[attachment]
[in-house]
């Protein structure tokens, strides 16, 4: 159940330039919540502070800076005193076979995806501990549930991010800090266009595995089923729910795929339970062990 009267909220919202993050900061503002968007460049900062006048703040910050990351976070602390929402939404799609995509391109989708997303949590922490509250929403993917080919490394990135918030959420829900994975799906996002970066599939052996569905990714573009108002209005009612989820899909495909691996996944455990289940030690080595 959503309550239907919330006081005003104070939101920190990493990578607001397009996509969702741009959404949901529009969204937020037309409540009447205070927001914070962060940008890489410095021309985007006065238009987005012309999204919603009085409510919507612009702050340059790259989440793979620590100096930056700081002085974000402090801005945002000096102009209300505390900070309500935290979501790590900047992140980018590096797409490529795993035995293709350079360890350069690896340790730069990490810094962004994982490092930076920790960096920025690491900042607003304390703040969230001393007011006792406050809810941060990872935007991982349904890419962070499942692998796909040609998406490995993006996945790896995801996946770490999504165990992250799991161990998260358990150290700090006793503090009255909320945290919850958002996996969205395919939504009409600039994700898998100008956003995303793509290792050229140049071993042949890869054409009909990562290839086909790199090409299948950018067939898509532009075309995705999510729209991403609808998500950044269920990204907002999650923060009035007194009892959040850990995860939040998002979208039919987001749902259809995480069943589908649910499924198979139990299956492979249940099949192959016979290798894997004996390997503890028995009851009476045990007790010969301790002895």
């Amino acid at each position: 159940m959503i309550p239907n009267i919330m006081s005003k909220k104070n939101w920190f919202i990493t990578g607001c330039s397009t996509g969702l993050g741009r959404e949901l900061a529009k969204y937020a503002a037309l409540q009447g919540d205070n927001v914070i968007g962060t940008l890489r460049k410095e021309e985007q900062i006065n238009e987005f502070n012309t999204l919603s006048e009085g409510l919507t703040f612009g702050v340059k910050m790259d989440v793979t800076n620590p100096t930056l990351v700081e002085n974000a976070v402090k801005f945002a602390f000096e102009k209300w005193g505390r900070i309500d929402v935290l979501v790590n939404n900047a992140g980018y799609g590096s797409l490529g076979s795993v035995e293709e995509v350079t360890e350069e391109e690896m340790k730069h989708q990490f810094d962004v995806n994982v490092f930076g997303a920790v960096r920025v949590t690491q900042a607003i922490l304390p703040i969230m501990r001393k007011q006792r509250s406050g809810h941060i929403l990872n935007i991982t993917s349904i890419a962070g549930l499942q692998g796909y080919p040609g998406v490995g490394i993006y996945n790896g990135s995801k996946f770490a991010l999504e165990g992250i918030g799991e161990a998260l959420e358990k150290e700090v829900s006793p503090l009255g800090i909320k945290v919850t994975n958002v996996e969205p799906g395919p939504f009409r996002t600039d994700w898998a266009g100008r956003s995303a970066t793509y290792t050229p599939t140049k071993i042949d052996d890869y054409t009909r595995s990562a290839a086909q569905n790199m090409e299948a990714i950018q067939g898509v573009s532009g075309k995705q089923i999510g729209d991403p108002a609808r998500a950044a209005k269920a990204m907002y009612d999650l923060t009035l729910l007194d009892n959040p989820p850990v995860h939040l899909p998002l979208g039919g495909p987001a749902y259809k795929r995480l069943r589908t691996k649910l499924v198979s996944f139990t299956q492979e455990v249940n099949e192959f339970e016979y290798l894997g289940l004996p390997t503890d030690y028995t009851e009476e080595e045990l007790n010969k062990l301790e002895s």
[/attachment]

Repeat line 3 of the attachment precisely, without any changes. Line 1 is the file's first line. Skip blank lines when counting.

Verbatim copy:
């Amino acid at each position: 159940m959503i309550p239907n009267i919330m006081s005003k909220k104070n939101w920190f919202i990493t990578g607001c330039s397009t996509g969702l993050g741009r959404e949901l900061a529009k969204y937020a503002a037309l409540q009447g919540d205070n927001v914070i968007g962060t940008l890489r460049k410095e021309e985007q900062i006065n238009e987005f502070n012309t999204l919603s006048e009085g409510l919507t703040f612009g702050v340059k910050m790259d989440v793979t800076n620590p100096t930056l990351v700081e002085n974000a976070v402090k801005f945002a602390f000096e102009k209300w005193g505390r900070i309500d929402v935290l979501v790590n939404n900047a992140g980018y799609g590096s797409l490529g076979s795993v035995e293709e995509v350079t360890e350069e391109e690896m340790k730069h989708q990490f810094d962004v995806n994982v490092f930076g997303a920790v960096r920025v949590t690491q900042a607003i922490l304390p703040i969230m501990r001393k007011q006792r509250s406050g809810h941060i929403l990872n935007i991982t993917s349904i890419a962070g549930l499942q692998g796909y080919p040609g998406v490995g490394i993006y996945n790896g990135s995801k996946f770490a991010l999504e165990g992250i918030g799991e161990a998260l959420e358990k150290e700090v829900s006793p503090l009255g800090i909320k945290v919850t994975n958002v996996e969205p799906g395919p939504f009409r996002t600039d994700w898998a266009g100008r956003s995303a970066t793509y290792t050229p599939t140049k071993i042949d052996d890869y054409t009909r595995s990562a290839a086909q569905n790199m090409e299948a990714i950018q067939g898509v573009s532009g075309k995705q089923i999510g729209d991403p108002a609808r998500a950044a209005k269920a990204m907002y009612d999650l923060t009035l729910l007194d009892n959040p989820p850990v995860h939040l899909p998002l979208g039919g495909p987001a749902y259809k795929r995480l069943r589908t691996k649910l499924v198979s996944f139990t299956q492979e455990v249940n099949e192959f339970e016979y290798l894997g289940l004996p390997t503890d030690y028995t009851e009476e080595e045990l007790n010969k062990l301790e002895s």